What is Bitcoin Maximalism?
Understand the idea behind Bitcoin Maximalism, and what Bitcoin Maximalists believe about the current state of Bitcoin, crypto, and Web3.
Bitcoin maximalism is a view held by people who refer to themselves as Bitcoin maximalists — commonly known as “maxies” on social media. The view holds that Bitcoin, the world’s first and oldest cryptocurrency, is the only digital currency that the world will ever need.
Although not all, a majority of Bitcoin maximalists think that other cryptocurrencies that are not Bitcoin, including the second-biggest crypto Ethereum, are inferior. Some of them have even closed their minds about any sort of technological innovations in crypto. They insisted that Bitcoin is still superior in its current state.
What does Bitcoin Maximalism mean?
Bitcoin maximalism can be boiled down to three principles, according to Pete Rizzo, a contributor for the Bitcoin Magazine:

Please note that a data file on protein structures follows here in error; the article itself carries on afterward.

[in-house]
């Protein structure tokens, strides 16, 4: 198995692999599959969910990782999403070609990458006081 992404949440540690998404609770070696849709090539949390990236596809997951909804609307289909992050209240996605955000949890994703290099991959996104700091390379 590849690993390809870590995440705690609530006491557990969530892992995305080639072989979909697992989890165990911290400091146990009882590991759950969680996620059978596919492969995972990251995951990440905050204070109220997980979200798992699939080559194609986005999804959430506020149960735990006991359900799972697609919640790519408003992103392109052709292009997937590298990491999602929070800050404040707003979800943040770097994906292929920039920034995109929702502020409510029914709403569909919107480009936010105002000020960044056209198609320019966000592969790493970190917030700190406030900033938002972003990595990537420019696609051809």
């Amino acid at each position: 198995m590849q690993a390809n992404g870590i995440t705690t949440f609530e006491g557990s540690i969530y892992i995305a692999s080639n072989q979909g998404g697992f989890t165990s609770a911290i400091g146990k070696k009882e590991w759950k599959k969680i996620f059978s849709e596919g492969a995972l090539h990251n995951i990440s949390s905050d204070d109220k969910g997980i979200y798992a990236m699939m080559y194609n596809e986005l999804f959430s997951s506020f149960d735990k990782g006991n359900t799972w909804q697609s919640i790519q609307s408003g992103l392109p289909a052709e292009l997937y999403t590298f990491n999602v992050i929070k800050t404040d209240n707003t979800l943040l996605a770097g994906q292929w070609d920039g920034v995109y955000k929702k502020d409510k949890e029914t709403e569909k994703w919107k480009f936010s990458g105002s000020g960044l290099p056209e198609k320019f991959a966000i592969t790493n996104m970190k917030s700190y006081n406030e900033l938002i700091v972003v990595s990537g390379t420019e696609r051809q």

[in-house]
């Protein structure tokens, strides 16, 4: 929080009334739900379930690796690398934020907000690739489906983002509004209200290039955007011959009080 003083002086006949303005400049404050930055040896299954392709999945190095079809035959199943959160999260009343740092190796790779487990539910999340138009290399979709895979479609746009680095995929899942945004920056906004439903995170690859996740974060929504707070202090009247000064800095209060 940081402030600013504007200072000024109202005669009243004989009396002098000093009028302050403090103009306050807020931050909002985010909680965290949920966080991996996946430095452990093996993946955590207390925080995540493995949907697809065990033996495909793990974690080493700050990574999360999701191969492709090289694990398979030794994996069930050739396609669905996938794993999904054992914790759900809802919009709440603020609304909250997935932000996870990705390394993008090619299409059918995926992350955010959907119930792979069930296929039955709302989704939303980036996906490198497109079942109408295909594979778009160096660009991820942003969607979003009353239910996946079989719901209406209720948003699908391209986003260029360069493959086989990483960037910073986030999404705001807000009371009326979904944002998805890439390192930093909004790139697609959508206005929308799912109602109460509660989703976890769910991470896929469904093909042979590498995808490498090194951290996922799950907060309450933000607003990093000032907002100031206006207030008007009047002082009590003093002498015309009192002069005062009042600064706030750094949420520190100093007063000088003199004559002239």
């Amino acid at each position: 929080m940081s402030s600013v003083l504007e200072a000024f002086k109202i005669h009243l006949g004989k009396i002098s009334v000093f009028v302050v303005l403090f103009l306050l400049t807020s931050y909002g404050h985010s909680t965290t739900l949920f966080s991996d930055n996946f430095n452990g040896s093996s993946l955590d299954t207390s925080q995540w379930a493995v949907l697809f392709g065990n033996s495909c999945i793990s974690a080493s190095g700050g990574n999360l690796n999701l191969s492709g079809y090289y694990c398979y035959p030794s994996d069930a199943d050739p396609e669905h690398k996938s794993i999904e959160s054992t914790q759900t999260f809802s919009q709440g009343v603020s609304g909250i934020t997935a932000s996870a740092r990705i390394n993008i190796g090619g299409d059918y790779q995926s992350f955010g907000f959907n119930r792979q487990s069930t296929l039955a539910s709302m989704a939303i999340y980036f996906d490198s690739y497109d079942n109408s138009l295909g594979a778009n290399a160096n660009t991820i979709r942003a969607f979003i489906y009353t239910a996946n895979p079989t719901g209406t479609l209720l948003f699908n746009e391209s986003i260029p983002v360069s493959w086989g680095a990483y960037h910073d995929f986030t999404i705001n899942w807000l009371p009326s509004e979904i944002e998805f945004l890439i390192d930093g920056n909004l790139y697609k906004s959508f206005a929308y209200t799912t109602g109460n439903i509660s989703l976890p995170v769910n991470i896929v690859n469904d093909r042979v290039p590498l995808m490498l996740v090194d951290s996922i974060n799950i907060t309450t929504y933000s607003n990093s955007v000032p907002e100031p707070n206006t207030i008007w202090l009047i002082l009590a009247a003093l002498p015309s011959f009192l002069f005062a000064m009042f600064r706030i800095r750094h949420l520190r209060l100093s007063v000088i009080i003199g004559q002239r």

- Bitcoin is the world’s first working non-state monetary system. All other crypto assets compete with Bitcoin by virtue of their existence, and none offer long-term advantages without trade-offs.
- Investing in other cryptocurrencies should be discouraged and ignored socially for the benefit of others as a form of consumer protection.
- Bitcoin is only limited by human ingenuity. Anything that other cryptocurrencies can do can otherwise be achieved by either Bitcoin or a centralised financial alternative.
The third point is interesting as it implies that other cryptocurrencies do not necessarily add value to what Bitcoin or centralised financial institutions have offered. At first glance, you may scoff at the idea, because clearly, at the current state, Bitcoin isn’t even programmable with smart contracts.